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Competing Forces in Chiral Surface Chemistry: Enantiospecificity versus Enantiomer Aggregation

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journal contribution
posted on 03.11.2016, 00:00 by Yongju Yun, Andrew J. Gellman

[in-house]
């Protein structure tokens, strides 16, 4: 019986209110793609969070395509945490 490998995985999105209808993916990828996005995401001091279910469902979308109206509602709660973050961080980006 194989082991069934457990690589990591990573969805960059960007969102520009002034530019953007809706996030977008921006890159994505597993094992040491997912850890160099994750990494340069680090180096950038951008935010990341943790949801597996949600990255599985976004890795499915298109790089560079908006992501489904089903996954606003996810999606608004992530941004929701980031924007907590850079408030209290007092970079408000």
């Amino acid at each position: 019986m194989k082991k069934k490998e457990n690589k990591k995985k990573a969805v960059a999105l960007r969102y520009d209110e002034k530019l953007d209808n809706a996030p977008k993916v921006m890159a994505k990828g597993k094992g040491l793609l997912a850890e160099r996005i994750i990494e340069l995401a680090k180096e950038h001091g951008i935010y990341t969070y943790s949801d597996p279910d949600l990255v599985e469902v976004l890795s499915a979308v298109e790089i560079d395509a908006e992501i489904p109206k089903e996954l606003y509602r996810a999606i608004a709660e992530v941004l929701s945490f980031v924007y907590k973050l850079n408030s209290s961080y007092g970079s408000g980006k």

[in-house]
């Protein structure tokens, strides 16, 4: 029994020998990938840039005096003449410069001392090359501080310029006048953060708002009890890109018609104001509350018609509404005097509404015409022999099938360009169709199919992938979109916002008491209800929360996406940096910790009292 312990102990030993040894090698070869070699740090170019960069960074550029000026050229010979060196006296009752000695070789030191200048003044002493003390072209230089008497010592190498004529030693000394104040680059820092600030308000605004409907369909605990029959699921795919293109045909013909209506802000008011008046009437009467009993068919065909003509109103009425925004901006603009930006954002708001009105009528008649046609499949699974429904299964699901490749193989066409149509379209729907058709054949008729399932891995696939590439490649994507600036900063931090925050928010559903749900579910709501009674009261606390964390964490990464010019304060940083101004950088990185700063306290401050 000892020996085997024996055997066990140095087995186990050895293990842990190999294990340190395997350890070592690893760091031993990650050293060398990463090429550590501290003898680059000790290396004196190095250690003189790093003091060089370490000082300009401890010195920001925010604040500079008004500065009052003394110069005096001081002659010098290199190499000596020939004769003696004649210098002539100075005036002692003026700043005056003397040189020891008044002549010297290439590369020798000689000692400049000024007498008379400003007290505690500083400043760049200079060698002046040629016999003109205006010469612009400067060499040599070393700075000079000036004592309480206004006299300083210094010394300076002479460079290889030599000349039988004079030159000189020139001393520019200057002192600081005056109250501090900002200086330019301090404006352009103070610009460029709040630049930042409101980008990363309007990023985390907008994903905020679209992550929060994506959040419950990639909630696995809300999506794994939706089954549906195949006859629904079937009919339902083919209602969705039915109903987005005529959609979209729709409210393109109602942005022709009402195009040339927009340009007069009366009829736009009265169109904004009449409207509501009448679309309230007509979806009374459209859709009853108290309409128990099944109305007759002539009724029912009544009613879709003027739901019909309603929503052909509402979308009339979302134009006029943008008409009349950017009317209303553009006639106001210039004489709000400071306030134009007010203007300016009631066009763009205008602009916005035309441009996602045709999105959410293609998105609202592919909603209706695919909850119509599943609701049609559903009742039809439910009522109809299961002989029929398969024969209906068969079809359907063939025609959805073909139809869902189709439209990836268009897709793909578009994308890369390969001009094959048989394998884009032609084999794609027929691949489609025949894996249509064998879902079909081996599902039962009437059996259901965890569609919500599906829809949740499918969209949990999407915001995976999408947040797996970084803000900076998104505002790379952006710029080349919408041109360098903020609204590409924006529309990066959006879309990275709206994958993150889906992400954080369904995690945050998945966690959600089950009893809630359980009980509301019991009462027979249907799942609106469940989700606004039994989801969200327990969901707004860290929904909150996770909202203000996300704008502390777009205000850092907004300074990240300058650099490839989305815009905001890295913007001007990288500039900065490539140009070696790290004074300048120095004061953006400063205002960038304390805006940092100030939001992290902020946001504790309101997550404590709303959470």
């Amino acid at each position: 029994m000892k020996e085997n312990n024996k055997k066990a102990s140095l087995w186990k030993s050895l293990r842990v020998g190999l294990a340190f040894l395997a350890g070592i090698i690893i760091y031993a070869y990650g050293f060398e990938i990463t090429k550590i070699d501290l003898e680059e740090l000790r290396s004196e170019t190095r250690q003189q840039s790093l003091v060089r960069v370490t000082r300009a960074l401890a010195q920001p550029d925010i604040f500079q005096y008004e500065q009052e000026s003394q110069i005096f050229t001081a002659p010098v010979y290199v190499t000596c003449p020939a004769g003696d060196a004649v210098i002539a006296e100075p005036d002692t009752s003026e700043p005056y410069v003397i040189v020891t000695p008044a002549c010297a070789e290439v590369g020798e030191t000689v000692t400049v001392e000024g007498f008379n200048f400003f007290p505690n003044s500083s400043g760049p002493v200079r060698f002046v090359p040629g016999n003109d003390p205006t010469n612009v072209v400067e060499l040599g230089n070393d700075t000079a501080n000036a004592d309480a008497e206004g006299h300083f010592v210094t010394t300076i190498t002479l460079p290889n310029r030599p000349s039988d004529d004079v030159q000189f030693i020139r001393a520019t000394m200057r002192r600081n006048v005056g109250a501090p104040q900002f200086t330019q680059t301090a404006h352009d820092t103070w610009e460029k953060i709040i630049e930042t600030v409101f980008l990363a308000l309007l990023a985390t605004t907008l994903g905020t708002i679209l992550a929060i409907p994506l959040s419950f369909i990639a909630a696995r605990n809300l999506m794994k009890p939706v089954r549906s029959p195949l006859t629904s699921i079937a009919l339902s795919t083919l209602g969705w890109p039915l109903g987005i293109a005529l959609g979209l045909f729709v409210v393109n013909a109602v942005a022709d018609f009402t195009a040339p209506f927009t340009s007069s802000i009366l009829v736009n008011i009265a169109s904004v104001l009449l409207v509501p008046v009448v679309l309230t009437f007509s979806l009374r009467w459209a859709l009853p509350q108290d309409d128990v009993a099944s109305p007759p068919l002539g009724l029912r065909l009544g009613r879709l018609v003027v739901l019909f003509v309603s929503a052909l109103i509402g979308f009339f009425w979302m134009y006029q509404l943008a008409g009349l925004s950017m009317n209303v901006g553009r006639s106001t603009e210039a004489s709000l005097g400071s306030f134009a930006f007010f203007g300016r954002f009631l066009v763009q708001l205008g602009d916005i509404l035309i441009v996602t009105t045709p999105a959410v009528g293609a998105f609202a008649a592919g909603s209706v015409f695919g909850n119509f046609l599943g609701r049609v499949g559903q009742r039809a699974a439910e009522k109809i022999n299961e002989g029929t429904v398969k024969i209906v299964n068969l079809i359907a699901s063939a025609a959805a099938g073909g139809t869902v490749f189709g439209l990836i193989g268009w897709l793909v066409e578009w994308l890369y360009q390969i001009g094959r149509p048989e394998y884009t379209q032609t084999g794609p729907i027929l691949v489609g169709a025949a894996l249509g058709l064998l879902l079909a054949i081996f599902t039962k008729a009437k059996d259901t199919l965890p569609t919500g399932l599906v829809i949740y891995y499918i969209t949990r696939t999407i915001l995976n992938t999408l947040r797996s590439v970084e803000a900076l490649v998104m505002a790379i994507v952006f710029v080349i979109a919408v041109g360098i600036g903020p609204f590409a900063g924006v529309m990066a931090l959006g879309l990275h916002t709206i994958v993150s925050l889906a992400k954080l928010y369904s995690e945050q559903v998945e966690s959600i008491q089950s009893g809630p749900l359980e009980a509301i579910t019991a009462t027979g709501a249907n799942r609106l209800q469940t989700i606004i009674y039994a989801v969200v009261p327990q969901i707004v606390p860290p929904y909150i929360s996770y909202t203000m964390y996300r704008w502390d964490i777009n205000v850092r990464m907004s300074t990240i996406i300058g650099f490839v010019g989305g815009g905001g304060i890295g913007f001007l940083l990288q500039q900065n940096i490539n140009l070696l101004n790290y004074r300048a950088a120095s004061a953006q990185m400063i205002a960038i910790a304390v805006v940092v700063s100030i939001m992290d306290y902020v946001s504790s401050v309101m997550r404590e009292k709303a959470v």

The enantiospecific adsorption of enantiomer mixtures on surfaces is dictated by two competing forces: the enantiospecificity of adsorption energetics and the propensity of enantiomers to aggregate into homochiral (conglomerate) or heterochiral (racemate) clusters. These phenomena have been studied by measuring the surface enantiomeric excess, ees, of chiral amino acid mixtures adsorbed on Cu single-crystal surfaces and in equilibrium with gas-phase mixtures of varying enantiomeric excess, eeg. Alanine adsorption on Cu­{3,1,17}R&S surfaces is nonenantiospecific, ees = eeg, because alanine enantiomers do not interact with either the surface or with one another enantiospecifically. Aspartic acid adsorbs enantiospecifically on the Cu­{3,1,17}R&S surfaces; eeseeg, even during exposure to a racemic mixture in the gas phase, eeg = 0. Exposure of the achiral Cu{111} surface to nonracemic aspartic acid, eeg ≠ 0, results in local amplification of enantiomeric excess on the surface, |ees| > |eeg|, as a result of homochiral aggregation. Finally, despite the fact that the Cu{653}R&S surfaces are chiral, the adsorption of aspartic acid mixtures yields |ees| > |eeg|, indicating that homochiral aggregation dominates enantiospecific adsorbate–surface interactions. All of these types of behavior are captured by a Langmuir-like adsorption isotherm that includes competition between enantiospecific adsorption and both homochiral (conglomerate) and heterochiral (racemate) aggregation of chiral adsorbates.

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